Guest article, and Performance Review Template by Mike Sisco, President of the IT Manager Institute.
Background: Why the Performance Review Template?
I’ve managed IT organizations for more than 20 years so I have delivered hundreds of performance plans and reviews. But, before I became a manager, I was an employee and received performance reviews from many managers in my career. One that I remember quite well was the first review I received from my first IBM manager. This was my first performance review as an IBM rookie. To make a long story short, the rating I received was “Meets Requirements”, or average. The manager who gave it to me turned out to be one of the best managers I’ve worked for in my long career. This review wasn’t what I expected, so later that day I asked him to revisit his review with me so I could better understand how he reached his evaluations of my performance. We met the next morning and it became obvious why he rated me average. The reason was that I had focused on one part of the performance plan and essentially disregarded another part. I did this because I thought the part I focused on was the most important. Wrong!
My manager made it very clear that I was in no position to know what was important and what wasn’t. After all, I was just a green rookie at the time – right! Well, in a nutshell, this was a great lesson. It helped me ace many performance reviews since then and it has helped me coach my employees on the importance of focusing on all aspects of what is documented within a performance plan. Just for the record, I received an Outstanding review in my next IBM performance review. The point of all of this is that I’ve seen both sides of receiving and delivering performance plans. This experience provides the foundation for what you are about to read and the performance review template that I share below.
A Few Things to Know
When it comes to performance planning and reviews there are a few things you need to be aware of.
First, managers actually want to give you a good review. That’s right, the vast majority of managers want very much to award you with an above average performance review, but this can be a challenge to do as you will learn if you read on.
Second, performance reviews as well as the performance planning session a manager works through with you is great coaching opportunity. Good managers use these sessions to develop key skills that will help you become better in your job and to achieve more in your career.
Third, performance reviews can be somewhat subjective. If you have a weak manager, your review can be 100% subjective. This is unfortunate but it does happen with managers who do not take the time or do not know how to manage the process of employee performance planning and reviews.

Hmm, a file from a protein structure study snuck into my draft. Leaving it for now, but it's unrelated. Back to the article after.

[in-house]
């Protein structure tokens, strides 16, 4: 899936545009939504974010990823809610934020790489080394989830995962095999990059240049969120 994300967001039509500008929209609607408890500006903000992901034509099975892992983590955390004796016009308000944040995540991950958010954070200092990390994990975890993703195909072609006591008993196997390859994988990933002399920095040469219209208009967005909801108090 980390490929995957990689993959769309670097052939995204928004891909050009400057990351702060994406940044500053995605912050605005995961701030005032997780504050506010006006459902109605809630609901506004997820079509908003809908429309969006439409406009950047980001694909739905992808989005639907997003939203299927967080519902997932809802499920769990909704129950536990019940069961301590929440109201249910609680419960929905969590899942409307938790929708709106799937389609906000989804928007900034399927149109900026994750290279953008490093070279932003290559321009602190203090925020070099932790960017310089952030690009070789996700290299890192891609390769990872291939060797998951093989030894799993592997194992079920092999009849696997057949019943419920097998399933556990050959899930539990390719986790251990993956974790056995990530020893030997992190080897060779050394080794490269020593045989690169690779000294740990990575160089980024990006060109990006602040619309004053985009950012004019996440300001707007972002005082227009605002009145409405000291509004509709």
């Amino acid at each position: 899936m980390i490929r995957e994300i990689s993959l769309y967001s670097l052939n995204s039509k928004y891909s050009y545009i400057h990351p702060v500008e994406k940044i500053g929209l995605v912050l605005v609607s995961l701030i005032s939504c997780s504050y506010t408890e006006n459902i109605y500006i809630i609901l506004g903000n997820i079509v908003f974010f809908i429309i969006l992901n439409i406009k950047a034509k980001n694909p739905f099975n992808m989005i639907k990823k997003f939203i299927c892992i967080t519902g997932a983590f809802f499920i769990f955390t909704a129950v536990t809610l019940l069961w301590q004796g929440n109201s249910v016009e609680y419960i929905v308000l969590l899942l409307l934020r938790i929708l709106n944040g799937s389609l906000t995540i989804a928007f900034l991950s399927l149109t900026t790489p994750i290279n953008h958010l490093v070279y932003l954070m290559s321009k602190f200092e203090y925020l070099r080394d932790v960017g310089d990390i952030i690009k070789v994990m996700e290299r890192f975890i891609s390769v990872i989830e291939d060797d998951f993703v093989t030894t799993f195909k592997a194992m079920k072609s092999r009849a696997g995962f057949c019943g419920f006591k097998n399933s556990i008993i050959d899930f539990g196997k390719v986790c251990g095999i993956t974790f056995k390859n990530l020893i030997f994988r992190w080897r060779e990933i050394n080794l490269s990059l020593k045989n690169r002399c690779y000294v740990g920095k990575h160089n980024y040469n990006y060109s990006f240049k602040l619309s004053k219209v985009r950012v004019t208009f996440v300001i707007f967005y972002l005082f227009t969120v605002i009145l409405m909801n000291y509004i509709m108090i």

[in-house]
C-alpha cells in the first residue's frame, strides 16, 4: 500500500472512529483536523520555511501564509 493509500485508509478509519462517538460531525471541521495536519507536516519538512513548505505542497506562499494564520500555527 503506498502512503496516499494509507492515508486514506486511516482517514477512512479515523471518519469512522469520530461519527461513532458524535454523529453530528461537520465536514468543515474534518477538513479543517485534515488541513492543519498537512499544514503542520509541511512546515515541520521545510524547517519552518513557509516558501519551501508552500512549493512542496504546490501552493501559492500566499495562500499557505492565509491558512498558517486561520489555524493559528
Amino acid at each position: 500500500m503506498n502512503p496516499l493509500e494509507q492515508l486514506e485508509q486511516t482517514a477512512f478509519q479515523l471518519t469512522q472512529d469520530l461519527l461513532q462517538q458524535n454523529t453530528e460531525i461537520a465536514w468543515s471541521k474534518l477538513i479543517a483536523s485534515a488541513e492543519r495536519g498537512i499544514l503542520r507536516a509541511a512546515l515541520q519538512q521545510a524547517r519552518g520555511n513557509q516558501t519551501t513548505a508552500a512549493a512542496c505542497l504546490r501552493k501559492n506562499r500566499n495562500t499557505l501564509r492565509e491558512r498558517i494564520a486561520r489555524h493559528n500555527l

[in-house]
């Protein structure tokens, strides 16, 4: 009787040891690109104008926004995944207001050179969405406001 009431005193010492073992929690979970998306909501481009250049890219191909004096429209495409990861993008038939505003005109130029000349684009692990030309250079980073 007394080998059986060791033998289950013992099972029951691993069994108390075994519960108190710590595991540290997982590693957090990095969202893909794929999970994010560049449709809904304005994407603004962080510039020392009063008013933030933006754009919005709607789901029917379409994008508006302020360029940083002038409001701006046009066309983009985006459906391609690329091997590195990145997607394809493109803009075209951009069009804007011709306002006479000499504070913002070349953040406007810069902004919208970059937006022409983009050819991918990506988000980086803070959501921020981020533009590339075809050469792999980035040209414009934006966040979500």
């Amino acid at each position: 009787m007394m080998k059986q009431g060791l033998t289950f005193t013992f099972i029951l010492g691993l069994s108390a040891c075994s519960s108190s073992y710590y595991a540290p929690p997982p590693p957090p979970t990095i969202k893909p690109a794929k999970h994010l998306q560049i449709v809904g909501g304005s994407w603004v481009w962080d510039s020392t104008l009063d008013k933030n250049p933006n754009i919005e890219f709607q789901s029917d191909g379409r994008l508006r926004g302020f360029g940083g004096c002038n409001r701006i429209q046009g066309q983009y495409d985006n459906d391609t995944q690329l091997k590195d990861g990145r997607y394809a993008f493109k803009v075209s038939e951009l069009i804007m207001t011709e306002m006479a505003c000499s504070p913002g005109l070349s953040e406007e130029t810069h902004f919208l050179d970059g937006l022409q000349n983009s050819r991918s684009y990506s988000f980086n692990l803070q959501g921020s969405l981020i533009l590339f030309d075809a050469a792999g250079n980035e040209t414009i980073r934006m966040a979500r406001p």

Fourth, performance reviews are often as much about work behavior as they are about specific skills and performance. What this means is that “how you go about doing your job” can be as important as “what you get accomplished”.
Put Yourself in Your Manager’s Shoes
Understanding some of the things your manager needs to do when managing employee performance can help you when implementing steps to positively influence your review. Here are things for you to consider. The manager needs to:
- Give each employee an objective, quantifiable and challenging performance plan.
- Evaluate each employee objectively, fairly and constructively based upon what is documented in the performance plan.
- Develop each employee’s performance and professional abilities.
- Balance staff performance plans and reviews based upon individual criteria.
All employees should have unique performance plans based upon their situation which includes many factors such as skills, capabilities, experience, and individual differences. As you will see my performance review template is built in the content in a strong performance plan.
Managers don’t give every employee an outstanding performance review. The simple reason is because all employees are not outstanding. This is especially true if the manager creates challenging objectives for each employee, as they should. Managers look for people who can get things done and do it in a positive manner. Let emphasize this, a positive attitude makes a big difference. You can do everything in your plan technically well, but if you don’t do it with a positive attitude and with a team spirit it will tarnish your overall results.
3 Steps to Influence Your Performance Review
- Quantify the performance criteria with your manager
- Determine how your manager will evaluate and measure your performance.
- Quantify objectives that must be met and when.
- Get specific.